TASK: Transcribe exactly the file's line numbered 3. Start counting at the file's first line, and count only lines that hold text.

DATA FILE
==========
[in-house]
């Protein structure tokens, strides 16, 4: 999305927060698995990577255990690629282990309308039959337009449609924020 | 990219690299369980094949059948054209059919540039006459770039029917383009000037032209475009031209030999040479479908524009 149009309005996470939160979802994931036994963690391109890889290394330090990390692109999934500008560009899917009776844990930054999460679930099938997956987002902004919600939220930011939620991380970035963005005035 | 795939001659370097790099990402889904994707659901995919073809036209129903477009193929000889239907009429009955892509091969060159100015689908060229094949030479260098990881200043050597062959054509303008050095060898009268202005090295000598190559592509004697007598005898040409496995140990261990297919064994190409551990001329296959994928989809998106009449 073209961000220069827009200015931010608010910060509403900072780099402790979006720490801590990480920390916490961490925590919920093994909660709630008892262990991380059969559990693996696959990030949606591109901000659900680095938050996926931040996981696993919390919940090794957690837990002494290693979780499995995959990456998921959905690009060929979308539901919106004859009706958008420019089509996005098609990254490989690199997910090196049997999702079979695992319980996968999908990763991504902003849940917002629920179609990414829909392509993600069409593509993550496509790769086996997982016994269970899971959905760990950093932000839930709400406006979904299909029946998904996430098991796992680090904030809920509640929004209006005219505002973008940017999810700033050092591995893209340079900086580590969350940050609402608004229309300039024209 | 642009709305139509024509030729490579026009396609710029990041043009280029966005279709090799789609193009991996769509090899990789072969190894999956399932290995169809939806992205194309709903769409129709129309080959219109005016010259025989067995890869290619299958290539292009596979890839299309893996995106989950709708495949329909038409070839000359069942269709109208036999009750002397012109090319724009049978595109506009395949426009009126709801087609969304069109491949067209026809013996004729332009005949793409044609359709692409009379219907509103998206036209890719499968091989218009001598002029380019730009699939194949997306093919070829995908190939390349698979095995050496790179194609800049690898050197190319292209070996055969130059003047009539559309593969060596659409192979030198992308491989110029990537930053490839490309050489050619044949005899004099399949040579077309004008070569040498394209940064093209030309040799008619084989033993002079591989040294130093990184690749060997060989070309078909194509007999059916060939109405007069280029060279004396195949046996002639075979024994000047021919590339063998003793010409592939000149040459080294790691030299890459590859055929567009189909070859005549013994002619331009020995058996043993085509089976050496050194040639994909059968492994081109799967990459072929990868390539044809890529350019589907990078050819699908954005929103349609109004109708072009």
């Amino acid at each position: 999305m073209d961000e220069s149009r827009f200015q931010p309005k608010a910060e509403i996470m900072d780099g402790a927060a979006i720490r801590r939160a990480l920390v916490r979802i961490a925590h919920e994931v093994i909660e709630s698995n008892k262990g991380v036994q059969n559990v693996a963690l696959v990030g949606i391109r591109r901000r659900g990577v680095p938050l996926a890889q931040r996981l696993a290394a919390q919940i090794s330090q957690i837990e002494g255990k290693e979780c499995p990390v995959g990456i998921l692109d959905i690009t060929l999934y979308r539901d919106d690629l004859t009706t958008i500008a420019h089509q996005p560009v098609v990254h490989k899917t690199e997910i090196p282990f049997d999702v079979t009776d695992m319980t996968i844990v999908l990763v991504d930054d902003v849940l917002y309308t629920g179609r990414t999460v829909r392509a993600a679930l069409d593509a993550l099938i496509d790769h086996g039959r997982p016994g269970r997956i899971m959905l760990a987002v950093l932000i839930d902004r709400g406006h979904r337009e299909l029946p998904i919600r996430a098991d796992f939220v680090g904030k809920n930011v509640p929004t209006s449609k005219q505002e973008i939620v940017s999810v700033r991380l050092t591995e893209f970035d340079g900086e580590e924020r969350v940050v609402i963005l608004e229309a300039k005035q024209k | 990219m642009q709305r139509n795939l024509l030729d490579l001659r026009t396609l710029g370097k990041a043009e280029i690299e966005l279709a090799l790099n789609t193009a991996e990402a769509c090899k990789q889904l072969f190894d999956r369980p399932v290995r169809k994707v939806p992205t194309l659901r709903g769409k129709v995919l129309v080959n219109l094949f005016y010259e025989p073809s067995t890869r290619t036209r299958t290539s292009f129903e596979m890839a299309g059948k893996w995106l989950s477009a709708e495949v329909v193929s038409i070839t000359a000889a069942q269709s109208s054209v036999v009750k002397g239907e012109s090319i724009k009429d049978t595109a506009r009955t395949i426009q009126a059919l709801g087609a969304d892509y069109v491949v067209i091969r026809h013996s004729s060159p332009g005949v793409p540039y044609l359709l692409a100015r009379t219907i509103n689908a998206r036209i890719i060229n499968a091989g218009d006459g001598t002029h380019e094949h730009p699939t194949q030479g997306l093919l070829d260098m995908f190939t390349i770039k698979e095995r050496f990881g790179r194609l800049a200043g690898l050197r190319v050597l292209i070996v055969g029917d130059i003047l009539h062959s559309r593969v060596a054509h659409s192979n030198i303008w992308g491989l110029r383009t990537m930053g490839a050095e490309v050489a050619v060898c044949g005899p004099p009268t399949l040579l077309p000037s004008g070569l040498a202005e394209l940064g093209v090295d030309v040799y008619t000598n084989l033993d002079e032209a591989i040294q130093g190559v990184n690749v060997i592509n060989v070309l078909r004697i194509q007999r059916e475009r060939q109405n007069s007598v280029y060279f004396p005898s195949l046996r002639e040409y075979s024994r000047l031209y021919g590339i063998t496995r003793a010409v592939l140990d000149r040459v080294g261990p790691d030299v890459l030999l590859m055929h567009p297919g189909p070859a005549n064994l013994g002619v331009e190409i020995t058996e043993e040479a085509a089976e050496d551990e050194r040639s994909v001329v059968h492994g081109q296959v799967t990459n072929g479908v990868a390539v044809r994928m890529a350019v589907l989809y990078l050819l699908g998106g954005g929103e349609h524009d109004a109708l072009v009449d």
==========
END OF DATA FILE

């Amino acid at each position: 999305m073209d961000e220069s149009r827009f200015q931010p309005k608010a910060e509403i996470m900072d780099g402790a927060a979006i720490r801590r939160a990480l920390v916490r979802i961490a925590h919920e994931v093994i909660e709630s698995n008892k262990g991380v036994q059969n559990v693996a963690l696959v990030g949606i391109r591109r901000r659900g990577v680095p938050l996926a890889q931040r996981l696993a290394a919390q919940i090794s330090q957690i837990e002494g255990k290693e979780c499995p990390v995959g990456i998921l692109d959905i690009t060929l999934y979308r539901d919106d690629l004859t009706t958008i500008a420019h089509q996005p560009v098609v990254h490989k899917t690199e997910i090196p282990f049997d999702v079979t009776d695992m319980t996968i844990v999908l990763v991504d930054d902003v849940l917002y309308t629920g179609r990414t999460v829909r392509a993600a679930l069409d593509a993550l099938i496509d790769h086996g039959r997982p016994g269970r997956i899971m959905l760990a987002v950093l932000i839930d902004r709400g406006h979904r337009e299909l029946p998904i919600r996430a098991d796992f939220v680090g904030k809920n930011v509640p929004t209006s449609k005219q505002e973008i939620v940017s999810v700033r991380l050092t591995e893209f970035d340079g900086e580590e924020r969350v940050v609402i963005l608004e229309a300039k005035q024209k | 990219m642009q709305r139509n795939l024509l030729d490579l001659r026009t396609l710029g370097k990041a043009e280029i690299e966005l279709a090799l790099n789609t193009a991996e990402a769509c090899k990789q889904l072969f190894d999956r369980p399932v290995r169809k994707v939806p992205t194309l659901r709903g769409k129709v995919l129309v080959n219109l094949f005016y010259e025989p073809s067995t890869r290619t036209r299958t290539s292009f129903e596979m890839a299309g059948k893996w995106l989950s477009a709708e495949v329909v193929s038409i070839t000359a000889a069942q269709s109208s054209v036999v009750k002397g239907e012109s090319i724009k009429d049978t595109a506009r009955t395949i426009q009126a059919l709801g087609a969304d892509y069109v491949v067209i091969r026809h013996s004729s060159p332009g005949v793409p540039y044609l359709l692409a100015r009379t219907i509103n689908a998206r036209i890719i060229n499968a091989g218009d006459g001598t002029h380019e094949h730009p699939t194949q030479g997306l093919l070829d260098m995908f190939t390349i770039k698979e095995r050496f990881g790179r194609l800049a200043g690898l050197r190319v050597l292209i070996v055969g029917d130059i003047l009539h062959s559309r593969v060596a054509h659409s192979n030198i303008w992308g491989l110029r383009t990537m930053g490839a050095e490309v050489a050619v060898c044949g005899p004099p009268t399949l040579l077309p000037s004008g070569l040498a202005e394209l940064g093209v090295d030309v040799y008619t000598n084989l033993d002079e032209a591989i040294q130093g190559v990184n690749v060997i592509n060989v070309l078909r004697i194509q007999r059916e475009r060939q109405n007069s007598v280029y060279f004396p005898s195949l046996r002639e040409y075979s024994r000047l031209y021919g590339i063998t496995r003793a010409v592939l140990d000149r040459v080294g261990p790691d030299v890459l030999l590859m055929h567009p297919g189909p070859a005549n064994l013994g002619v331009e190409i020995t058996e043993e040479a085509a089976e050496d551990e050194r040639s994909v001329v059968h492994g081109q296959v799967t990459n072929g479908v990868a390539v044809r994928m890529a350019v589907l989809y990078l050819l699908g998106g954005g929103e349609h524009d109004a109708l072009v009449d």